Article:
To reach your God-given goals and see your vision move from future tense to present tense takes courage. Gathering the personal strength to move forward in the face of obstacles, opposing opinions, and your own weaknesses also takes courage. If you’re going to live as a person of vision, you must develop the courage to do what others will not do.

4. The Hope To Endure - What Others Won’t Endure

Let’s break down this principle. The first part of the principle is hope. Romans 8:24 tells us that hope is an expectation of the future, which simply means that if you already have something, you no longer need to hope for it. Verse 25 then goes on to add that hope includes the patience to wait for your dream to come to pass. In addition, hope is full of enthusiasm; it is excited to the point of being almost overwhelmed by the idea that you will one day see your vision manifested.

The second part of this principle is endurance. You have to be ready and willing to endure the passage of time, criticism, failure, and disappointment. When God gives vision, it always comes with a timeline. As Habakkuk 2:3 stated, your “…vision-message is a witness pointing to what’s coming. It aches for the coming — it can hardly wait! And it doesn’t lie. If it seems slow in coming, wait. It’s on its way. It will come right on time.

In my life, God’s timeline seldom matches my own preferred schedule. Although I know His timeline is always correct, it isn’t always easy for me to accept. I have had to learn to endure the time it takes to see a vision come to pass. And I must also be willing to endure the criticism that often accompanies that time of waiting. (People always have their own opinion, and they’re usually eager to give it to you!)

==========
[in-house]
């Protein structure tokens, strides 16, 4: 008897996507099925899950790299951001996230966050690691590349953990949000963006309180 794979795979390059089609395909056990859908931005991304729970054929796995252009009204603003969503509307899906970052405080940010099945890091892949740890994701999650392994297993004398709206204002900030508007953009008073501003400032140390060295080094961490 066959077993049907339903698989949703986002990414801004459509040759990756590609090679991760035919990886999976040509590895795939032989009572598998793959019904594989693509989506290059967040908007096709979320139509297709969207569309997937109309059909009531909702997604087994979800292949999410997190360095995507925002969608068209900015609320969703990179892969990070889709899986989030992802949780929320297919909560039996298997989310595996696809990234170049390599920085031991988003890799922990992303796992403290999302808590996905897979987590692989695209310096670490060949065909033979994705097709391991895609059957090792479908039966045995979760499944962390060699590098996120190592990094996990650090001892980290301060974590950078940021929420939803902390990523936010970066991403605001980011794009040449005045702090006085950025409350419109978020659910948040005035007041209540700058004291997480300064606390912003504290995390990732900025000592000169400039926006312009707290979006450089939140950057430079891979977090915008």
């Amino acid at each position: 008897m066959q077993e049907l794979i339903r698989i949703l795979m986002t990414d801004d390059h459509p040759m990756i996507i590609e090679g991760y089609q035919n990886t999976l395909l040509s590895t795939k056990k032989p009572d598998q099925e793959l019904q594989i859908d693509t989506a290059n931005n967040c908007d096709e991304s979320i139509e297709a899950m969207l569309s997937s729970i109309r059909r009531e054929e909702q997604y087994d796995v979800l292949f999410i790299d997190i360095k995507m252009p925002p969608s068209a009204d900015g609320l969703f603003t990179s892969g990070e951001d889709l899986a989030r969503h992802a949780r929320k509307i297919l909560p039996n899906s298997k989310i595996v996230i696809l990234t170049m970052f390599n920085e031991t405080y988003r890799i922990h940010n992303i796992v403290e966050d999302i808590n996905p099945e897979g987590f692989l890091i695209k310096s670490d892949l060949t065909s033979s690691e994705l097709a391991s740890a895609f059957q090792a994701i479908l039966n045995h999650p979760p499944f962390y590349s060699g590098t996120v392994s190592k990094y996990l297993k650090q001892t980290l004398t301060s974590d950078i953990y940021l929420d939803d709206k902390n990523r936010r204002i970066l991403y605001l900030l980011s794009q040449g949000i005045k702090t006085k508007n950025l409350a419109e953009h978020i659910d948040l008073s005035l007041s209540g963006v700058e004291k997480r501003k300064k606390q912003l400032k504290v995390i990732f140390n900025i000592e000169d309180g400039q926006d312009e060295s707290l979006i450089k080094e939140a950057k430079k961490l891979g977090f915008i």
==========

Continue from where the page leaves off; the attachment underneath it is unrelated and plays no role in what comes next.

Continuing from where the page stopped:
If you think the road to success will be easy just because you have a God-given vision, think again. The most difficult part of this fourth principle is working through feelings of failure or disappointment between the moment the vision is imparted and its time of fulfillment. As Galatians 6:9 (Message) states, “…Let’s not allow ourselves to get fatigued doing good. At the right time we will harvest a good crop if we don’t give up, or quit.”

With every vision comes testing. You must be willing to endure the trials that will come to try to block your vision from coming into fruition. You must have the hope to endure what others will not endure.

Make the Decision To See Stars

In closing, let’s return to the illustration of the two prisoners, which is, in fact, a true story. After the angry, bitter man was released from prison, he didn’t stay a free man for long. He soon ended up back in prison, cursing God and man for his situation — seeing only the bars of his imprisonment. On the other hand, when the other prisoner was released, he went on to start a successful business that he called Brown Bag Tomato Company (another story for another time). In time, he married and had three wonderful children. Why was this man’s outcome so different from the first prisoner’s? Because in a time of testing, he chose to look at the stars — not the bars.

So what are you looking at in your situation? Do you see “bars” or “stars”? The choice is yours to make. Remember — the vision God has given you is a witness to what is coming. Hold fast to that word He has spoken to your heart, and you will see it come to pass.